The State Law Affecting the Nation: A Quick Dive into the CCPA

By Yinan Guo.Maybe you have noticed that, for the past month or so, companies have been sending out emails regarding their updated privacy policy. Chances are you ignored them without taking a look, like every time before when you checked the “I agree” box. What’s interesting is that this wave of updates is a response to a California statute—the California Consumer Privacy Act (CCPA)—which took effect on January 1, 2020. Although this is a state statute, it is already having a nationwide impact, and has the potential to shape the future of data privacy laws in the United States.

I Don’t Live in California, Why Am I Receiving These Emails?

A business with a presence in California is required to comply with the CCPA if it has an annual gross revenue of over $25 million, handles personal information of over 500,000 consumers/households/devices, or derives at least half of its annual revenue from selling personal information. This is not a high threshold. One report estimates that all businesses with more than 500 employees and 37.5% of businesses with less than 500 employees will meet the $25 million annual revenue threshold. It is very likely that many businesses with smaller revenue are covered by the other two thresholds.

Once a business is subject to the CCPA, it has to comply with certain standards when it comes to handling consumer personal information, regardless of whether the consumer lives in California or not. So, it is easy to see that the CCPA is not just for Californians.

Companies Had Privacy Policies in the Past. What’s Different This Time?

The name of the statute is somewhat misleading. The concept of privacy usually refers to something not generally known by others. By contrast, in the realm of data privacy laws, what’s being protected is simply personal information. The CCPA broadly defines personal information as information that “identifies, relates to, describes, is capable of being associated with” an individual or a household. The statute then provides a non-exhaustive list of information that constitutes personal information. Notably, some information that does not necessarily contain personal identifiers is also covered under this definition; for instance, browsing history, search history, and geolocation data.

The CCPA places emphasis on disclosure and providing notice prior to collecting personal information, hence the wave of privacy policy updates you received. A business is obligated to disclose in its privacy policy the categories of information collected, the categories of sources, the purposes for collecting the information, the categories of third parties that are shared with such information, the specific pieces of information, and a description of consumers’ rights.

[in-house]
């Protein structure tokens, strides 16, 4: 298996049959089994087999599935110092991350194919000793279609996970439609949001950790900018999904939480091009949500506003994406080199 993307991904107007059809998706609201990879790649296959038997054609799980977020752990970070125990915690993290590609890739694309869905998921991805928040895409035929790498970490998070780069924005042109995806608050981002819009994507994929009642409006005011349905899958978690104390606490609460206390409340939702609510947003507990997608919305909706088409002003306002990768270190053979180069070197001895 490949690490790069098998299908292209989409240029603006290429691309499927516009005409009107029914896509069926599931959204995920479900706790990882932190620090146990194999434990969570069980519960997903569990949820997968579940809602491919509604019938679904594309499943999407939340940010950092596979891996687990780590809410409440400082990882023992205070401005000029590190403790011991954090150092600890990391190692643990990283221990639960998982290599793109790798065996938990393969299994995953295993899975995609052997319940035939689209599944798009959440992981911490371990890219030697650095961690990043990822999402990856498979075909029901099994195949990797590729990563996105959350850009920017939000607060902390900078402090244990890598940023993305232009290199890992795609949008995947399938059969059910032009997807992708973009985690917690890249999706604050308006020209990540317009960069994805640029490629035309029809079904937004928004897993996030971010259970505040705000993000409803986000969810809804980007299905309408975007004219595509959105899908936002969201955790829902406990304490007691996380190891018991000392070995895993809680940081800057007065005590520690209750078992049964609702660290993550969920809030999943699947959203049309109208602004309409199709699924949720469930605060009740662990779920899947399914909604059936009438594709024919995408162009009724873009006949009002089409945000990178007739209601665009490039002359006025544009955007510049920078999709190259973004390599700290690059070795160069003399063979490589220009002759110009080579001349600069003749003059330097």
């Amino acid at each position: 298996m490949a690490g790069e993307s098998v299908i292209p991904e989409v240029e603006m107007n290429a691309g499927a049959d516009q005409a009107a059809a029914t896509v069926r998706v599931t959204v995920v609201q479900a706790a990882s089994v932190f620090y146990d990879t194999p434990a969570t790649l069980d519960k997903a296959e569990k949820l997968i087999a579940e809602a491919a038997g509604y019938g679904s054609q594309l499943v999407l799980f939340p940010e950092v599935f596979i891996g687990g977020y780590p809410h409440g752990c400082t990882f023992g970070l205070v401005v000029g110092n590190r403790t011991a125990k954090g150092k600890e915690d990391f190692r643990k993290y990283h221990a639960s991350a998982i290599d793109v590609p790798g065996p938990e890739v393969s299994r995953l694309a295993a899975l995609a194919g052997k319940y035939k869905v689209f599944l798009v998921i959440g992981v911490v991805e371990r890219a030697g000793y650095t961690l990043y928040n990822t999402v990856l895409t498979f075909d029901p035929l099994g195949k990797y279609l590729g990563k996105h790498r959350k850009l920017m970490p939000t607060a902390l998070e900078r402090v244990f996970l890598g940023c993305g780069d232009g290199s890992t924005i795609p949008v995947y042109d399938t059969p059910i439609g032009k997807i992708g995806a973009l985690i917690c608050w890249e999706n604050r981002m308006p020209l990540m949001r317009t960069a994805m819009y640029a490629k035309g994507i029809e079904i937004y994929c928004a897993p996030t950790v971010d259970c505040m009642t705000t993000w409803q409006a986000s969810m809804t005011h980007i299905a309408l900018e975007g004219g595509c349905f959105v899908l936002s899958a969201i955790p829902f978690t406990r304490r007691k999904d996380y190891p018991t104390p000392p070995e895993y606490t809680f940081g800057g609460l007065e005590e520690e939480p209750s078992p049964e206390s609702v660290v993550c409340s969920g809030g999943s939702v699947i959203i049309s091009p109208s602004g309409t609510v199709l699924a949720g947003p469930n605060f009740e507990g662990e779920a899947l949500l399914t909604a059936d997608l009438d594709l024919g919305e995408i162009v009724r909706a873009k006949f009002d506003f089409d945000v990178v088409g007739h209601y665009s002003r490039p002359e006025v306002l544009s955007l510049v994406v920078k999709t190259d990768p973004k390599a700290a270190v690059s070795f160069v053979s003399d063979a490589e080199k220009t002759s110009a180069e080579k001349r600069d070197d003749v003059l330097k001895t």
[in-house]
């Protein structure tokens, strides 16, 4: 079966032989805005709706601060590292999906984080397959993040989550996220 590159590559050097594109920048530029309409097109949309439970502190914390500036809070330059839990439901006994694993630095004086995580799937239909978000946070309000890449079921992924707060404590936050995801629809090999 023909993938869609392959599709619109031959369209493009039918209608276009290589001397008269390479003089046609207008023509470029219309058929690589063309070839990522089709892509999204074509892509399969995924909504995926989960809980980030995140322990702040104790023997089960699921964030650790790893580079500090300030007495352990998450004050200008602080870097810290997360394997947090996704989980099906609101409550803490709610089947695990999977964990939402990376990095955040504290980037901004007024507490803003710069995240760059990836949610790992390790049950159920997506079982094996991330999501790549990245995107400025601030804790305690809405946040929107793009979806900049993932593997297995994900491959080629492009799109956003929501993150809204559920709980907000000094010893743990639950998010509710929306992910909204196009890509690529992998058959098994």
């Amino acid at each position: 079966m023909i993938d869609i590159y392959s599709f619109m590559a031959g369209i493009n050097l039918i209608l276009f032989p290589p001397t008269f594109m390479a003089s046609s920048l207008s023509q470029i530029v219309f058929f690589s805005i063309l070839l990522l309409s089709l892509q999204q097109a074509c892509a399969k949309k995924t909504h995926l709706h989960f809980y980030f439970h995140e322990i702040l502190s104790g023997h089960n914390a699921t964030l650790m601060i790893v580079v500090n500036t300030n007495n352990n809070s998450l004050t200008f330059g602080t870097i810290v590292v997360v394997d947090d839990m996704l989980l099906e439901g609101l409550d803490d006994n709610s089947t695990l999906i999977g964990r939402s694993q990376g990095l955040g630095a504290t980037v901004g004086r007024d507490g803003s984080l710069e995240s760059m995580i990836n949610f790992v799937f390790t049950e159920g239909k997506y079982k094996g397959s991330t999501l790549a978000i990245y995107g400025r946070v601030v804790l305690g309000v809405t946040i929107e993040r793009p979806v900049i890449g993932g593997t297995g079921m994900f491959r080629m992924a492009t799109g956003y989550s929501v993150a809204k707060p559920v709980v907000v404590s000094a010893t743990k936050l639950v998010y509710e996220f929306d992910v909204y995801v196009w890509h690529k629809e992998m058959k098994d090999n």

The statute pays special attention to the sale of consumer personal information. For the purpose of this statute, “sale” essentially means making available consumers’ personal information to another business for monetary or other valuable consideration. If a business sells personal information, it is required to disclose in its online privacy policy a description on consumers’ rights, a list of the categories of information sold or disclosed for business purpose in the past 12 months.

What Does the Statute Mean to Me?

If you are a California citizen, the CCPA gives you certain rights to help you gain more control over your own personal information. Consumers can require further disclosure of the specific personal information businesses have collected about themselves and the categories of personal information collected about themselves in the past 12 months. The law mandates deleting a consumer’s personal information once a business receives a request from this consumer. If the business sells personal information, consumers have the right to opt-out from any future sales.

In general, the California Attorney General is tasked with enforcement of the statute; businesses will be fined for each intentional or unintentional violation. The statute also creates a private right of action for victims of data breach, in which case a business can be ordered to pay either statutory damages of $100 to $750 per consumer per incident, or the actual damages, whichever is greater. This avoids the usual difficulty of proving damages for individual victims.